I took my parents on a virtual tour of London. It’s the second time I do it and I still can’t believe this actually works. We live in the future.
This is how I do it: using my phone, an HTC Desire, I call my parents via Skype and I enable video. This is over 3G, while walking the streets of London. I even boarded a bus and showed them how it works. It’s a lot of fun.
After showing them the Covent Garden market, I went into the second biggest Apple store and then it happened. A guard approached me and told me not to record video in the store, to what I replied that I wasn’t recording video. I told him I was Skyping. He looked at the phone and said “that’s video” to what I replied: “well, Skype can do video”. “But are you recording?” he kept asking. No, I’m not. I unplugged the headphones so he could say “Hi” to my parents. The security guard smiled and told me to go on.
First issue: he didn’t ask me whether my parents were recording or not and even I couldn’t know for sure. Now I’m wondering why is it wrong to record video but not to show a live stream to other people. I think the answer is rather simple: nobody thought of a live stream yet. The same way taking video recordings wasn’t forbidden anywhere at some point, live streaming is not forbidden yet.
I wish that instead of awkwardly holding my cellphone, I could be using a camera mounted on my head. There’s nothing new about that concept, but with products like Google Glass we might live in a world where almost everybody have an internet-connected, interactive, head-mounted camera quite soon. Are they going to ask everybody to remove their Google Glasses just in case they are recording or streaming?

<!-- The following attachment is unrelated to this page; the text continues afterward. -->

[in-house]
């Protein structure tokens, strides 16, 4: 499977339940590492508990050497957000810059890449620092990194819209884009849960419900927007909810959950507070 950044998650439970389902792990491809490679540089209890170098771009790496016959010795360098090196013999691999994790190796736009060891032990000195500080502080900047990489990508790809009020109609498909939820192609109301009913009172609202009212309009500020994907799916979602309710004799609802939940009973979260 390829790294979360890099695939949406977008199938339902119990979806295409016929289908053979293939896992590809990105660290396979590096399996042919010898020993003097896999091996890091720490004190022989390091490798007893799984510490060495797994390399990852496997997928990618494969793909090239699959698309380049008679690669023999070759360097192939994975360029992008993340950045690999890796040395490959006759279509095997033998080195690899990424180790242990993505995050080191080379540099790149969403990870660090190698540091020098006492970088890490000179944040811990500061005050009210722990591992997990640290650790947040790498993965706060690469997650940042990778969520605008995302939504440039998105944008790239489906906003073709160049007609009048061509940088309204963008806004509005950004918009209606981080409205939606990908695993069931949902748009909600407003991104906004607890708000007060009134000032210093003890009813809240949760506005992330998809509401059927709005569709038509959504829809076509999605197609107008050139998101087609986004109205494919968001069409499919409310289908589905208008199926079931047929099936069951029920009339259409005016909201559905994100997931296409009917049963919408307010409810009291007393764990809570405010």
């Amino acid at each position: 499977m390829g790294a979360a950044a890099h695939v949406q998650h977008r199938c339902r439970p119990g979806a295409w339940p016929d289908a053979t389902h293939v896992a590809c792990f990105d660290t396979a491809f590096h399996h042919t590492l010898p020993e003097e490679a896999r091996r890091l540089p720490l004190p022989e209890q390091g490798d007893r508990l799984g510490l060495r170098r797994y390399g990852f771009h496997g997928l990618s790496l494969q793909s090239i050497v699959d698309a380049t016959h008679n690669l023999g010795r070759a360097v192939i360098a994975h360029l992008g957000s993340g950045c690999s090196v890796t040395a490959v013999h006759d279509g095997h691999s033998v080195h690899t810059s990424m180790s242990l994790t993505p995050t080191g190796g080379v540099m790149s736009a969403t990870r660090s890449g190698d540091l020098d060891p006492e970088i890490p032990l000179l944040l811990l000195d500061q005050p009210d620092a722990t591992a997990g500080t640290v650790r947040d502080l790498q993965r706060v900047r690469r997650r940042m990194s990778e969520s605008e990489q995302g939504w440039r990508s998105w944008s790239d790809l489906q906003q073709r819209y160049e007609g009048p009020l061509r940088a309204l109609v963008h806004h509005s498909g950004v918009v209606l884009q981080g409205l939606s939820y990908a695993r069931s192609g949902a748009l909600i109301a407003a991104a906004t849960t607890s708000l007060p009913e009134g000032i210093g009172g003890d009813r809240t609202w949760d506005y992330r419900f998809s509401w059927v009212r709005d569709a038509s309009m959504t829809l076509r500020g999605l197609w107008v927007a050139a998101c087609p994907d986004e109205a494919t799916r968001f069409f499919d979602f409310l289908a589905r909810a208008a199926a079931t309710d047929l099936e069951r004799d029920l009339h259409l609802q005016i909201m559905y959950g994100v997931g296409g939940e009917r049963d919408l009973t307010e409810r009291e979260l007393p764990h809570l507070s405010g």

What happens when something like the Google Glasses are embedded into my own glasses, the ones that correct my vision. Are they going to ask me to remove those? What happens when it is embedded directly into my eye. Are they going to ask me to remove my eyes too? Maybe they could say it’s my fault and treat me like people with full body tattoos. What if the interactive internet-connected device is the actual eyes that allow a blind person to see? Are they going to discriminate them too? Because that day is coming and the world is going to change.
This is what I would do if I were in charge of Skype, a product that could be doing much better. The big problem is, of course, adoption. Currently there are a lot of show stoppers:
You have to go to the site.
You have to download the software.
You have to install it.
You have to create an account.
You have to find and add your friend.
You have to remember to re-run it after you restart the computer.
If every obstacle halves the amount of users you are getting, Skype’s market could be 64 times bigger. That’s a lot.
I would start by writing a Flash implementation of Skype: Skype-on-the-web. Then going to skype.com/call/bob would call the Skype user bob without having to install anything or even create an account. With this feature Bob could tell his friend Sally, in an email or chatting with a competing product: “Go to skype.com/call/bob, let’s talk”. Personally, I would prefer Silverlight, but someone at Microsoft decided to halve its market by not supporting the microphone.
That’s open to abuse because anyone can call Bob at any time, anonymously. What a nightmare! That can be solved by requiring some random password, or hash. Bob would have a button on his Skype client that says “Generate call-me address” that would generate a use-once URL like skype.com/call/bob/dckx that would even work only for a short amount of time.